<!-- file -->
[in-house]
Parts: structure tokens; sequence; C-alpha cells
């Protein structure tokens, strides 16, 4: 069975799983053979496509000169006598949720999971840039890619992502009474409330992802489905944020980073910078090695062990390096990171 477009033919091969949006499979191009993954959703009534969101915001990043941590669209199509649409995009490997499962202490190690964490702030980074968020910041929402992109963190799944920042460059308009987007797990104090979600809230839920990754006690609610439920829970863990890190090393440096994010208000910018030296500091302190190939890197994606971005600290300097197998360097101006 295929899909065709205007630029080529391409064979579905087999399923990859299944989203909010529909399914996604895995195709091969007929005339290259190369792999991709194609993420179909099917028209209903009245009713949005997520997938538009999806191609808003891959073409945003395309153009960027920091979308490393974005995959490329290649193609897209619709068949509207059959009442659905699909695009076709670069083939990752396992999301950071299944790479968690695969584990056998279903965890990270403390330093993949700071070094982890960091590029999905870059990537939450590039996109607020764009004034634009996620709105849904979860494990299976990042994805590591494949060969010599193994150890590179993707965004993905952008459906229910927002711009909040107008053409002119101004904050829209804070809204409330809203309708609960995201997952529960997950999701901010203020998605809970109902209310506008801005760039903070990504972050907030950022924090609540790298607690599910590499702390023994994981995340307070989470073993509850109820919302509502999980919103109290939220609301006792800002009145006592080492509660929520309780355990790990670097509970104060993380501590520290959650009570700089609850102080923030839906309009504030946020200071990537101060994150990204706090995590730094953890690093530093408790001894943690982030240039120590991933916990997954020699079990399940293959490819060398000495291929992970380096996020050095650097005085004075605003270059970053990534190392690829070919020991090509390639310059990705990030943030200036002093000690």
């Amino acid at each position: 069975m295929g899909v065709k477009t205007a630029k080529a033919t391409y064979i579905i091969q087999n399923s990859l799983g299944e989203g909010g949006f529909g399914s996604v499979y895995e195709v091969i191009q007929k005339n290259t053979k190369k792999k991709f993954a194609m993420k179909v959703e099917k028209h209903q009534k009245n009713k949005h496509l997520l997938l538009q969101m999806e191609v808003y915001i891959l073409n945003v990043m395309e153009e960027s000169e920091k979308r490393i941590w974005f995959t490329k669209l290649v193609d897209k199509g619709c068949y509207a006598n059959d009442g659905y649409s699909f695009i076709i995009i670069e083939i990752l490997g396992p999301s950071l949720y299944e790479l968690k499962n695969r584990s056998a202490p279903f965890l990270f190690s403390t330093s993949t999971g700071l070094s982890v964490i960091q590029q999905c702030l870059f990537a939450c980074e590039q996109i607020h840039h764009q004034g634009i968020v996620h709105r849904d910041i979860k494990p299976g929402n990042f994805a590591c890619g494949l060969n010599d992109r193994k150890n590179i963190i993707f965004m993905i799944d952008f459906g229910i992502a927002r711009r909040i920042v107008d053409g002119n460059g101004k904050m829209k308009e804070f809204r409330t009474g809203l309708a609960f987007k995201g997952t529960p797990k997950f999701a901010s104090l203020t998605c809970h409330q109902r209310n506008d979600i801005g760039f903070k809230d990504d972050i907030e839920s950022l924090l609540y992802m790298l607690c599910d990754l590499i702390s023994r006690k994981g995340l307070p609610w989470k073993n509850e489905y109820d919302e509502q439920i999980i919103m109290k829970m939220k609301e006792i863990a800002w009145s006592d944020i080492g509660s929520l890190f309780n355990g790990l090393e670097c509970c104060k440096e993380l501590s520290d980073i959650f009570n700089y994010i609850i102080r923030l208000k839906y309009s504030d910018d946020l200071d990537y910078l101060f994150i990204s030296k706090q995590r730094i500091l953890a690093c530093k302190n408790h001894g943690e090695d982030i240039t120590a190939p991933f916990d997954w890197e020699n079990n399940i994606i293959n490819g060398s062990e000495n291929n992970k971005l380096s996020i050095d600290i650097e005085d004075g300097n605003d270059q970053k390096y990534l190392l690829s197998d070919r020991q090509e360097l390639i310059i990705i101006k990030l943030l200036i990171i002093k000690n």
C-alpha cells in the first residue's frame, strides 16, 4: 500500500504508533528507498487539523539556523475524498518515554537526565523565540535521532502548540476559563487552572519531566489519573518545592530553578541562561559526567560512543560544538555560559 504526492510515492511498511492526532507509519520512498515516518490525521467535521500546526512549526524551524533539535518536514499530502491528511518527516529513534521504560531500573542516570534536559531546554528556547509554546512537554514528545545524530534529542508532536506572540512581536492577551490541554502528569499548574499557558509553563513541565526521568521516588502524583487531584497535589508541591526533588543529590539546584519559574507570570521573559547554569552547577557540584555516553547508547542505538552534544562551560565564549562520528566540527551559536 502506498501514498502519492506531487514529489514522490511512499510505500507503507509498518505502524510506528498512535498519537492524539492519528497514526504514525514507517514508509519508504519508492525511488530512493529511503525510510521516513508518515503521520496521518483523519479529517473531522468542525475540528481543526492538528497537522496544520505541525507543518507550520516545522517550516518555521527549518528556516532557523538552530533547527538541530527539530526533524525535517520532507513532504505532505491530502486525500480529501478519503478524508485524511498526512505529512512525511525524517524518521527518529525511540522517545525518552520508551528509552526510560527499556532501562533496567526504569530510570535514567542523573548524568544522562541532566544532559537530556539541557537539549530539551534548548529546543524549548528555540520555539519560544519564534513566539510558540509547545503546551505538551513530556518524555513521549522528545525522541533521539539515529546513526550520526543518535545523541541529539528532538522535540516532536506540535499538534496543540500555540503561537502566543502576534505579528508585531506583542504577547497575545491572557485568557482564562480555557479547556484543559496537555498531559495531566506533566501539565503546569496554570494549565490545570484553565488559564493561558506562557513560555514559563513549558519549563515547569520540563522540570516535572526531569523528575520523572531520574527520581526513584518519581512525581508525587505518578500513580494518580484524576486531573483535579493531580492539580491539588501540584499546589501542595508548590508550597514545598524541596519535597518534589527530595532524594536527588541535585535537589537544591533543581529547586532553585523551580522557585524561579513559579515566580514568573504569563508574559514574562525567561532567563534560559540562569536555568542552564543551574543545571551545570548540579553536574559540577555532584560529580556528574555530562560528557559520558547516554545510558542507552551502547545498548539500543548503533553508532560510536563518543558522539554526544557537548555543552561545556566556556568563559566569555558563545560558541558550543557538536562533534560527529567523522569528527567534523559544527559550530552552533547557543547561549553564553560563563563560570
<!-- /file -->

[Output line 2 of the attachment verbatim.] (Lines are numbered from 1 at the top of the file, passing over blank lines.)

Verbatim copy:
Parts: structure tokens; sequence; C-alpha cells